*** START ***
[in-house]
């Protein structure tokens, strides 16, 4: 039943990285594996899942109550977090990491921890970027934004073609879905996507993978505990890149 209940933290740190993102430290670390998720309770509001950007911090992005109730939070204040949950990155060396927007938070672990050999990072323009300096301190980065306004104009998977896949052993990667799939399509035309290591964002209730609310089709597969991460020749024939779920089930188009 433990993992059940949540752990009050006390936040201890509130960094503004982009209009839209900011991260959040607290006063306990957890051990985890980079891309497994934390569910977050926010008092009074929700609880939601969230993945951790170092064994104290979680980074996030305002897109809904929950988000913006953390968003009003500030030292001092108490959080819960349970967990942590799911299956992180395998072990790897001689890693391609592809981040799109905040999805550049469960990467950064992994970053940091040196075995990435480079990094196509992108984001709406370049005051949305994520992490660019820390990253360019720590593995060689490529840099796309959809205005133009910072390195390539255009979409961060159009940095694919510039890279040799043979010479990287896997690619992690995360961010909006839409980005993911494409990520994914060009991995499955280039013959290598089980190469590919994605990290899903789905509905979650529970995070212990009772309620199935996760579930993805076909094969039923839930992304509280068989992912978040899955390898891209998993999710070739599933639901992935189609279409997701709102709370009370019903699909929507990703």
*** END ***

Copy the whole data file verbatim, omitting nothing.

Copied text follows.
[in-house]
């Protein structure tokens, strides 16, 4: 039943990285594996899942109550977090990491921890970027934004073609879905996507993978505990890149 209940933290740190993102430290670390998720309770509001950007911090992005109730939070204040949950990155060396927007938070672990050999990072323009300096301190980065306004104009998977896949052993990667799939399509035309290591964002209730609310089709597969991460020749024939779920089930188009 433990993992059940949540752990009050006390936040201890509130960094503004982009209009839209900011991260959040607290006063306990957890051990985890980079891309497994934390569910977050926010008092009074929700609880939601969230993945951790170092064994104290979680980074996030305002897109809904929950988000913006953390968003009003500030030292001092108490959080819960349970967990942590799911299956992180395998072990790897001689890693391609592809981040799109905040999805550049469960990467950064992994970053940091040196075995990435480079990094196509992108984001709406370049005051949305994520992490660019820390990253360019720590593995060689490529840099796309959809205005133009910072390195390539255009979409961060159009940095694919510039890279040799043979010479990287896997690619992690995360961010909006839409980005993911494409990520994914060009991995499955280039013959290598089980190469590919994605990290899903789905509905979650529970995070212990009772309620199935996760579930993805076909094969039923839930992304509280068989992912978040899955390898891209998993999710070739599933639901992935189609279409997701709102709370009370019903699909929507990703």